The pixel electrodes 318 are formed on the second insulating film 317 every pixel area. For example, the pixel electrodes 318 are formed of transparent conductor such as ITO, etc. Slits 319 aligned on a straight line extending in the oblique direction are formed in the pixel electrode 318. In the sixteenth embodiment, the slits 319 are arranged in a vertically symmetric fashion in one pixel electrode 318. Also, the pixel electrode 318 is connected electrically to the source electrode 316 s via a contact hole formed in the second insulating film 317.

A vertical alignment film 320 is formed on the pixel electrode 318. The vertical alignment film 320 is formed polyimide, for example. As described later, a process for revealing partially (a shaded portion 321 in FIG. 47) a pre-tilt angle (pre-tilt angle revealing process) is applied to the alignment film 320. As the pre-tilt angle revealing process, for example, there are UV irradiation, rubbing process, or the like. By applying the pre-tilt angle revealing process, under the condition that the voltage is not applied, the liquid crystal molecules are tilted to the predetermined direction and an angle between the alignment film 320 and the director of the liquid crystal molecules (pre-tilt angle) is more than 45 degrees and less than 90 degrees. In the sixteenth embodiment, the preferable range of the pre-tilt angle is 87 to 89 degrees.

In contrast, a black matrix 332 is formed under the glass substrate (opposing substrate) 331. The areas of the gate bus lines 312, the capacitive bus lines 313, the drain bus lines 315, and the TFTs 316 on the TFT substrate side and the outside area of the display area are light-shielded by the black matrix 332. In the sixteenth embodiment, it is assumed that the black matrix 332 is formed of a light-shielding metal film such as Cr (chromium), etc. However, the black matrix 332 may be formed of black resin. In addition, the black matrix 332 may be formed by laminating at least two-colored color filters out of red (R), green (G), and blue (B) color filters, to be described later.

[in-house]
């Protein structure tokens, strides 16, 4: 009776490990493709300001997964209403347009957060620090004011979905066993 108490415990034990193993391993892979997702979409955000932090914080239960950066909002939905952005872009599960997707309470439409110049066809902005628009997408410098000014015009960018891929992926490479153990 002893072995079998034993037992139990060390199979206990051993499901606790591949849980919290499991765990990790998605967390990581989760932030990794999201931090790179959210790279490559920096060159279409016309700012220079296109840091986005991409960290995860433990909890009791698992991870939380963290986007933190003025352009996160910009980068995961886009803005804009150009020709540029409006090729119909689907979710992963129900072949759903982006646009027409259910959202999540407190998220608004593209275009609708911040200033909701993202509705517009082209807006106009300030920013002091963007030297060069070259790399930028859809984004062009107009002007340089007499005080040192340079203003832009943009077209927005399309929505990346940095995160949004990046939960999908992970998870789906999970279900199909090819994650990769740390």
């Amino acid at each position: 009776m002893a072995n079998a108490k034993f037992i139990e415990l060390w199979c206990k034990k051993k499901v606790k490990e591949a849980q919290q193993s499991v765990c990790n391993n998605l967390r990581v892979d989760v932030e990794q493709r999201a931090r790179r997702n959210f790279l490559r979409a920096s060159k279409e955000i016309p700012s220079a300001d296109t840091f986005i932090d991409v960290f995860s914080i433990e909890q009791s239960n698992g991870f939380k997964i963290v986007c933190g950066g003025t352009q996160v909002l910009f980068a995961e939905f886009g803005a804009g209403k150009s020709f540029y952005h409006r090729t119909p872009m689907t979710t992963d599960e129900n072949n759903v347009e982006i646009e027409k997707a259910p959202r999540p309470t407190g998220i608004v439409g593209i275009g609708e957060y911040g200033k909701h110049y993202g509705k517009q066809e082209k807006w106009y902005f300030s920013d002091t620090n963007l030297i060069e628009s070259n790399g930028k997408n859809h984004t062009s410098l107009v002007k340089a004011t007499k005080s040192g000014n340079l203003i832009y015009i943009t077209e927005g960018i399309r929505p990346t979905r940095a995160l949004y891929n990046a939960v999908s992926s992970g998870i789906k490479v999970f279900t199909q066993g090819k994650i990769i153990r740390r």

Any one one-colored color filter 333 of red (R), green (G), and blue (B) color filters is formed under the glass substrate 331 every pixel. In the sixteenth embodiment, it is assumed that the red (R), green (G), and blue (B) color filters are arranged repeatedly in sequence in the horizontal direction and also the same-colored color filters are arranged in the vertical direction.